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The traditional site of the battle, as it was circa 1900
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Battle of Bannockburn
24th June 1314

Robert Bruce had been elected guardian of Scotland in 1298, replacing William Wallace as the leader of the long campaign against the English attempt to conquer Scotland. After the devastating defeat of Wallace at Falkirk (Falkirk, 1298) and then Bruce’s own defeat at Methven (Perth & Kinross, 1306), much of Bruce’s campaign took the form of guerrilla warfare, avoiding as far as possible major set piece battles. In this way he completely changed the balance of power in Scotland, through the progressive reduction of English garrisons.

By 1314 just two major strategic fortresses remained in English hands: that on the border at Berwick and that controlling the crossing of the Forth at Stirling. But the Stirling garrison finally agreed to surrender if the English king did not arrive with a relieving force by 24th June 1314. In response Edward II mustered an army of about 12-13,000 at Berwick, marching north in May and reaching Falkirk on the 22nd June.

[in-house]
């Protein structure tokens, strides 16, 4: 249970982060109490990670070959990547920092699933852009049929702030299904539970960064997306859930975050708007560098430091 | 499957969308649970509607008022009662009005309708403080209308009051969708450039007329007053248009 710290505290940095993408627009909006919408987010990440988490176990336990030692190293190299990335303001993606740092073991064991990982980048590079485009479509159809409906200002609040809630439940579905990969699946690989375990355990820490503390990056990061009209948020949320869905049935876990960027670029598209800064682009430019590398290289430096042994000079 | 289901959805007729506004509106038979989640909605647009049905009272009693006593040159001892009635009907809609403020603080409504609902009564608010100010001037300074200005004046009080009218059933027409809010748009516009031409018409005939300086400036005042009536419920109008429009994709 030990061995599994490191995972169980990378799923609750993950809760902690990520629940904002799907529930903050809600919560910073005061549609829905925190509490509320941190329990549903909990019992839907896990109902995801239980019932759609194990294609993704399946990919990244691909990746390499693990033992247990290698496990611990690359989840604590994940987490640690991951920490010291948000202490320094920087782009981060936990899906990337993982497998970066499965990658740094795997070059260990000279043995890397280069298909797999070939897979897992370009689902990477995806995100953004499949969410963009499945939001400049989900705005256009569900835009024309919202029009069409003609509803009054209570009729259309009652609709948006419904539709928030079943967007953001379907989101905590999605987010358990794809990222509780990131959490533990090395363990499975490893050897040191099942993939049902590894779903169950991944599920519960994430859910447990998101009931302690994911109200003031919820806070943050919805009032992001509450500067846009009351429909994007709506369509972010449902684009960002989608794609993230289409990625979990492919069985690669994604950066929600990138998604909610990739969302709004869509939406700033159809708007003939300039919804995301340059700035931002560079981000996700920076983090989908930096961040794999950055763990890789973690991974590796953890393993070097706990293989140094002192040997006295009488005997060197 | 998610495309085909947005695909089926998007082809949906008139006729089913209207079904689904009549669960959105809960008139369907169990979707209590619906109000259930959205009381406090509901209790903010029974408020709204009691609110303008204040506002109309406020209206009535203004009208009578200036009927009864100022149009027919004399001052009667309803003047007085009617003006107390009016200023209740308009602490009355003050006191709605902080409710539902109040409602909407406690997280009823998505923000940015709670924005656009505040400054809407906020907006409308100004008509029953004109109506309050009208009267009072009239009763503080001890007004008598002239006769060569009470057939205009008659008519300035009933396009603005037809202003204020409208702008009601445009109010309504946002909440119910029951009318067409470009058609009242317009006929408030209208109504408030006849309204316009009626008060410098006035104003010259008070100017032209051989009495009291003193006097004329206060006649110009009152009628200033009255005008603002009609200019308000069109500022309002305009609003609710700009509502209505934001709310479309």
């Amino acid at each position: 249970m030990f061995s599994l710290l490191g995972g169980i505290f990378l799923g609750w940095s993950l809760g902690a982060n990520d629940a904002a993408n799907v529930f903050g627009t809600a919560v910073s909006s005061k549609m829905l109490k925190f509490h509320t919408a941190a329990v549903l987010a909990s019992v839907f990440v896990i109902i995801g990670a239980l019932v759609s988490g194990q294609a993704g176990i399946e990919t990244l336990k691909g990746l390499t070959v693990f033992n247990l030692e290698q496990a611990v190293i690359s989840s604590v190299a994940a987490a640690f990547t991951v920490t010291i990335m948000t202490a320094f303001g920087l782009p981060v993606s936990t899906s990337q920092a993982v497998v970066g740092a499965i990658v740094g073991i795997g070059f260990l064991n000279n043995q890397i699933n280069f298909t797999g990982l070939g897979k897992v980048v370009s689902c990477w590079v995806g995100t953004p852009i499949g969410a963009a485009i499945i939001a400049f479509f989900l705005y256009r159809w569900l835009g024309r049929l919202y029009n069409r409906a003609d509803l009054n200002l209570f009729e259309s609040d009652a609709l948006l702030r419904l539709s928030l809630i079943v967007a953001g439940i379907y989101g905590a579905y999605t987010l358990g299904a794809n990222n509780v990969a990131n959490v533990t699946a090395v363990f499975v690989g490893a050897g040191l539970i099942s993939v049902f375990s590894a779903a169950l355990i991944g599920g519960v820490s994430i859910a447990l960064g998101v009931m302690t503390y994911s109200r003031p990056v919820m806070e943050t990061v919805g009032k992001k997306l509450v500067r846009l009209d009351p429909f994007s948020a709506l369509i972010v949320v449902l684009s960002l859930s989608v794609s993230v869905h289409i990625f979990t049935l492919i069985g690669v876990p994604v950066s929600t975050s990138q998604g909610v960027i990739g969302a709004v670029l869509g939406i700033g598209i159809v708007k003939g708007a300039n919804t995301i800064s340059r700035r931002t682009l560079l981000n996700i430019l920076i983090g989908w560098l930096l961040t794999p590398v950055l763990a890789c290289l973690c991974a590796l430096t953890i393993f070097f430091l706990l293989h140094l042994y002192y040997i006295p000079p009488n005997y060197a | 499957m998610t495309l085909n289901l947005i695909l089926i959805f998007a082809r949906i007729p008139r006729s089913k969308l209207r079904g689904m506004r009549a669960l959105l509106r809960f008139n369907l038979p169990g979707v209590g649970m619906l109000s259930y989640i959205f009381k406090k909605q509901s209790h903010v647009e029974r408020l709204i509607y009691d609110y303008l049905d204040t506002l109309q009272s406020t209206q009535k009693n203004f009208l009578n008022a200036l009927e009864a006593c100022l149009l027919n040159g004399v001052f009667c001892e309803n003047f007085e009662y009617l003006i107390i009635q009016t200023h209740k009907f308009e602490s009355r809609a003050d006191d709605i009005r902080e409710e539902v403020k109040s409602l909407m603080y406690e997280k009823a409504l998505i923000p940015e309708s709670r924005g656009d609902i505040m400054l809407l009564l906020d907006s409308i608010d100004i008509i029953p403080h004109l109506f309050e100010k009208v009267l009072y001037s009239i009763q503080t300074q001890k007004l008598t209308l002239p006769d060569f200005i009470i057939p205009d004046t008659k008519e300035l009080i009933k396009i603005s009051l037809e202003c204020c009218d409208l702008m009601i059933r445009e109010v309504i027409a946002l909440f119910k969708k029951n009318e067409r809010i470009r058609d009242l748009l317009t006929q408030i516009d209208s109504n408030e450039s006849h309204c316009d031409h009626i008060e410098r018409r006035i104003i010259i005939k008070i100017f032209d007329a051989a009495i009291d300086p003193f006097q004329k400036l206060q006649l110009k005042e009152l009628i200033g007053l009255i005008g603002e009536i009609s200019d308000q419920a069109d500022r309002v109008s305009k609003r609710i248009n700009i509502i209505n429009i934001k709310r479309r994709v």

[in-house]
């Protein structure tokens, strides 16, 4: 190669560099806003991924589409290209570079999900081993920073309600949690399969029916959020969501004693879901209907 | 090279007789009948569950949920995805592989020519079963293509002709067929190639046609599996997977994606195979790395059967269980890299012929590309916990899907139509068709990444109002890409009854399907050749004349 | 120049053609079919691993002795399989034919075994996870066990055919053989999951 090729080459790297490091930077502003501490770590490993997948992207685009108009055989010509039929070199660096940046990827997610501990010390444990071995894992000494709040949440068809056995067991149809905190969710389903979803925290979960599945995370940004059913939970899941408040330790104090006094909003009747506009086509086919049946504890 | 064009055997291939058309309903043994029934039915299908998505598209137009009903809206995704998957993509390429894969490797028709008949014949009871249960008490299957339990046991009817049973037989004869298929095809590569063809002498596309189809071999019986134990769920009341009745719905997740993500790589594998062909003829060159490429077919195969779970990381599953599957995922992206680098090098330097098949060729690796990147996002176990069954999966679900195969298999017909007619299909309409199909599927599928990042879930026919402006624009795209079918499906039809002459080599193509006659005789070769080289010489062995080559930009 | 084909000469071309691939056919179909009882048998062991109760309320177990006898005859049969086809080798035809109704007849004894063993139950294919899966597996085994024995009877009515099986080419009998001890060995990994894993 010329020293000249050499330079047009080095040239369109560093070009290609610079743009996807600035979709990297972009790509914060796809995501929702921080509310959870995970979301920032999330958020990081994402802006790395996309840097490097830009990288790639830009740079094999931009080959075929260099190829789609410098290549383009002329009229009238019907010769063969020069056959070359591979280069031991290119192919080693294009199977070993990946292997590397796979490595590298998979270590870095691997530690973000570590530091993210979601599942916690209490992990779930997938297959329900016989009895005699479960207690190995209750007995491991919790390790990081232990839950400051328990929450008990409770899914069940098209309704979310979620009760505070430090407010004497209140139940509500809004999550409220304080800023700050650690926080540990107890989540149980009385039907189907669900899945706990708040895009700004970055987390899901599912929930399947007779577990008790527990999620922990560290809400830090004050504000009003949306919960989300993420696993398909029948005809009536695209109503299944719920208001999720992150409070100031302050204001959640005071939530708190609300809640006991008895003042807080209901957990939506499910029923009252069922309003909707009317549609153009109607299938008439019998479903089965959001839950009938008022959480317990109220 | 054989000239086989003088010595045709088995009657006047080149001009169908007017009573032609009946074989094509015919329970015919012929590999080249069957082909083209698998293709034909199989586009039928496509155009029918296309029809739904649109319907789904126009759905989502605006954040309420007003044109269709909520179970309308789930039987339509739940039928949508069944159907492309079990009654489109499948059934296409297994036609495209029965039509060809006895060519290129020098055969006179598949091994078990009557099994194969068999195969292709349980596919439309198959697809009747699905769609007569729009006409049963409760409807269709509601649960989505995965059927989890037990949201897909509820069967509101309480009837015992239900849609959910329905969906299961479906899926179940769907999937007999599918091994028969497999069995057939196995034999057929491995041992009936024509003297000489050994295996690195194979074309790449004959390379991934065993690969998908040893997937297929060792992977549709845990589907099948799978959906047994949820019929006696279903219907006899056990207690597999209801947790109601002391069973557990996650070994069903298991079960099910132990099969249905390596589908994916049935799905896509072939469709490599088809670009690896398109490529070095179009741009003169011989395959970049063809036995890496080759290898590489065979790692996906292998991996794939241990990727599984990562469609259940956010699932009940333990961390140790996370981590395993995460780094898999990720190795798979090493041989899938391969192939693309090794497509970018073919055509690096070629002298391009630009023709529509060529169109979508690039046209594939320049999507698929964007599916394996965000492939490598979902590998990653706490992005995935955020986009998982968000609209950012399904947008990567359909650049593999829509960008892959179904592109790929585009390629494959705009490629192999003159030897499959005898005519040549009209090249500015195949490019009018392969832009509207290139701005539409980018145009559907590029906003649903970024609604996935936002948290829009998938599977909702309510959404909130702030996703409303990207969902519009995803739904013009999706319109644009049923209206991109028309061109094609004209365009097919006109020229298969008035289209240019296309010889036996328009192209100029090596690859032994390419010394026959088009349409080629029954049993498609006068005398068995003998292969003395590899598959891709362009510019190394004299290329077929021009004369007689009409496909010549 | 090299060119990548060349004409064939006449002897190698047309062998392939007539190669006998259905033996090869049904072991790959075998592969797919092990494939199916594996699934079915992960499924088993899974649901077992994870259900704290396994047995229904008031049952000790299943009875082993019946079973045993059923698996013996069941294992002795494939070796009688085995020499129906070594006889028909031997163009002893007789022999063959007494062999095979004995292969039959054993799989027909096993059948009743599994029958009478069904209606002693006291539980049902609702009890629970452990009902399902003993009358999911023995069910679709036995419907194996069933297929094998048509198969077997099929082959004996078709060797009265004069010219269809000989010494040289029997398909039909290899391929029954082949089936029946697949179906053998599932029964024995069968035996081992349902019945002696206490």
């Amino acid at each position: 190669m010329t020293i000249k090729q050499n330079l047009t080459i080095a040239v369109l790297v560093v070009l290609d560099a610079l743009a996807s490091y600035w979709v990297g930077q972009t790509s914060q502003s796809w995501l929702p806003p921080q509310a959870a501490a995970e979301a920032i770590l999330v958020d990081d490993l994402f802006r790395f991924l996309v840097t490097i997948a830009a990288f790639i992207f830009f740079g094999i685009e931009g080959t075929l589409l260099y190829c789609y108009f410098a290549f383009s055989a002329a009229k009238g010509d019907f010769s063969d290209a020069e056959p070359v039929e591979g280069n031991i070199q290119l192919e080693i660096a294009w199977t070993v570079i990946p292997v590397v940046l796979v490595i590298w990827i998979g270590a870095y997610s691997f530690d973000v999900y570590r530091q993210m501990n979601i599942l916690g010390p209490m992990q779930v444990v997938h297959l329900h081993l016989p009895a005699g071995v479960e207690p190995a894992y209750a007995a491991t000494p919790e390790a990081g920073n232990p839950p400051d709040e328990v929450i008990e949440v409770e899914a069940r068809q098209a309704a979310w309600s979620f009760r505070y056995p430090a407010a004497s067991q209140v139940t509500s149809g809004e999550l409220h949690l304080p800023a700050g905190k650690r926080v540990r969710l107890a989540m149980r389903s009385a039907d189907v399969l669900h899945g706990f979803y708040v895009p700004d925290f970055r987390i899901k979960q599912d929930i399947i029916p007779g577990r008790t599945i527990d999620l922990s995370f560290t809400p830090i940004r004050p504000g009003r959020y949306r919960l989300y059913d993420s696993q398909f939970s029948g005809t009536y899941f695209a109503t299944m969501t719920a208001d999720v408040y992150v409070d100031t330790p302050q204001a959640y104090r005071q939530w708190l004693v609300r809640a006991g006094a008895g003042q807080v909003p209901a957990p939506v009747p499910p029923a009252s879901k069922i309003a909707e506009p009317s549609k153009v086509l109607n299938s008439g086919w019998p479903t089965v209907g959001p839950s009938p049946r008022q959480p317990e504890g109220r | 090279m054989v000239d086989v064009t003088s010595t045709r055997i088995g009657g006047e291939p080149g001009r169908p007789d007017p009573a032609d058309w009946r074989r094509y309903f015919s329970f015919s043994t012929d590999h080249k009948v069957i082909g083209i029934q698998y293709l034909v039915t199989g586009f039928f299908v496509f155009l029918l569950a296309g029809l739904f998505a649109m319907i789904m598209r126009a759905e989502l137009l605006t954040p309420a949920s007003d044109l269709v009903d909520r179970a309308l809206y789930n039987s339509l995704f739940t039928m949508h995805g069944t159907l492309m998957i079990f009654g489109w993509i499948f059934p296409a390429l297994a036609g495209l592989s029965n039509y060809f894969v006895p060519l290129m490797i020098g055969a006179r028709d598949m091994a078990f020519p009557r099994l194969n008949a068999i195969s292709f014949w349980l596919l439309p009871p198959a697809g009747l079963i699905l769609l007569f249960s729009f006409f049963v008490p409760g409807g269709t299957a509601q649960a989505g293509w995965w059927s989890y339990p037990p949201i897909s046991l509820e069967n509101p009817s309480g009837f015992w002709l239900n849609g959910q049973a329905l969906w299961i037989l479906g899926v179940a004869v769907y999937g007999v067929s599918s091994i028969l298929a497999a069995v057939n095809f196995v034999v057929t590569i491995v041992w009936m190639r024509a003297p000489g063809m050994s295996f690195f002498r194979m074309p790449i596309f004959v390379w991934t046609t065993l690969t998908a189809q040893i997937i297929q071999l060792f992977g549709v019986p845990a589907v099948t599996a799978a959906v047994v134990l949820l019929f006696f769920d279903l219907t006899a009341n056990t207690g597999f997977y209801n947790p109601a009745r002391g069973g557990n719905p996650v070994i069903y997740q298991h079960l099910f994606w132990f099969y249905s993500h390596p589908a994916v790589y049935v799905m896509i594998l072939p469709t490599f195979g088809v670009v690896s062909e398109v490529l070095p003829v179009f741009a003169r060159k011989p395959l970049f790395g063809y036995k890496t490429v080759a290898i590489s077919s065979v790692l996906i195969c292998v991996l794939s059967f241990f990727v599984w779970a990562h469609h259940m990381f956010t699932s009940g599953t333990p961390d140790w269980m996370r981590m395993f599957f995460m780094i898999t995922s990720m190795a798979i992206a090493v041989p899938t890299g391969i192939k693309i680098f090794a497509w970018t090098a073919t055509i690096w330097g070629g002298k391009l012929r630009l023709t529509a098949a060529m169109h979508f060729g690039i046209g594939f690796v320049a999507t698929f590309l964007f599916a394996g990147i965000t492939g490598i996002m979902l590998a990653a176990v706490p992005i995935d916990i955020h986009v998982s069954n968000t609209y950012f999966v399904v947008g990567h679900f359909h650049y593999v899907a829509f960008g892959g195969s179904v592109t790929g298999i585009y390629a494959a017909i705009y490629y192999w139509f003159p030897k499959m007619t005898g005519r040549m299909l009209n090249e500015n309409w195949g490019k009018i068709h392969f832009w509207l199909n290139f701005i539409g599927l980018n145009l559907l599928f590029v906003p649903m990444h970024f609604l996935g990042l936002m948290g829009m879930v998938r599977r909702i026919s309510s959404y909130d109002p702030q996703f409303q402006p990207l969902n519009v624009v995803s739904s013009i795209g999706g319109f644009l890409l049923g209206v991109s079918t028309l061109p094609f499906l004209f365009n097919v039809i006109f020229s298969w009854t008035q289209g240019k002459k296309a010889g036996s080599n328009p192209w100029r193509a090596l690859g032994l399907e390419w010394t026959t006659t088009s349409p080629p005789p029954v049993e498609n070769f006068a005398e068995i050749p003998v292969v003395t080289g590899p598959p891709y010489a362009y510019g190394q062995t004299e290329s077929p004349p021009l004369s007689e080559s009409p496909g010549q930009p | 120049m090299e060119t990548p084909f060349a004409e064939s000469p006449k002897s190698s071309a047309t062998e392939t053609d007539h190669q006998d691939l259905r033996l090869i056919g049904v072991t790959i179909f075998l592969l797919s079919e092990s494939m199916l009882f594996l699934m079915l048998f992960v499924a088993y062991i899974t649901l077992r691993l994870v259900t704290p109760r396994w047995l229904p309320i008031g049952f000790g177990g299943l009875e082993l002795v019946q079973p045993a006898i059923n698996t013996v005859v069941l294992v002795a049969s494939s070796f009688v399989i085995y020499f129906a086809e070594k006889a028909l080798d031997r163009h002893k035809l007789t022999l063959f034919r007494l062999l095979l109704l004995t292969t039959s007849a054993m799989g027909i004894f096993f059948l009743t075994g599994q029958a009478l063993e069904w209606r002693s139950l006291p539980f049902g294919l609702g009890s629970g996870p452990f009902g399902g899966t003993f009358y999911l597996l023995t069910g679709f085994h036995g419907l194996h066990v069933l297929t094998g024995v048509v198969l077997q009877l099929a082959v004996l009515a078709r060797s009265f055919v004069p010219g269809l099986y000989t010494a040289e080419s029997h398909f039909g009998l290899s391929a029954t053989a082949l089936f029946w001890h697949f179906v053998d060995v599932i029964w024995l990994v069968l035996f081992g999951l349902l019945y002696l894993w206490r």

Bruce deployed his forces in woodland south west of Stirling, through which the major road approached the town. He carefully prepared his chosen ground, beside the Bannock burn and, as the English advanced againt him, over two days of fighting achieved a dramatic victory.

A REPORT ON THE BATTLE, PREPARED FOR HISTORIC SCOTLAND BY THE BATTLEFIELDS TRUST, IS AVAILABLE FROM THE DOWNLOAD AREA ON THE LEFT

 

   
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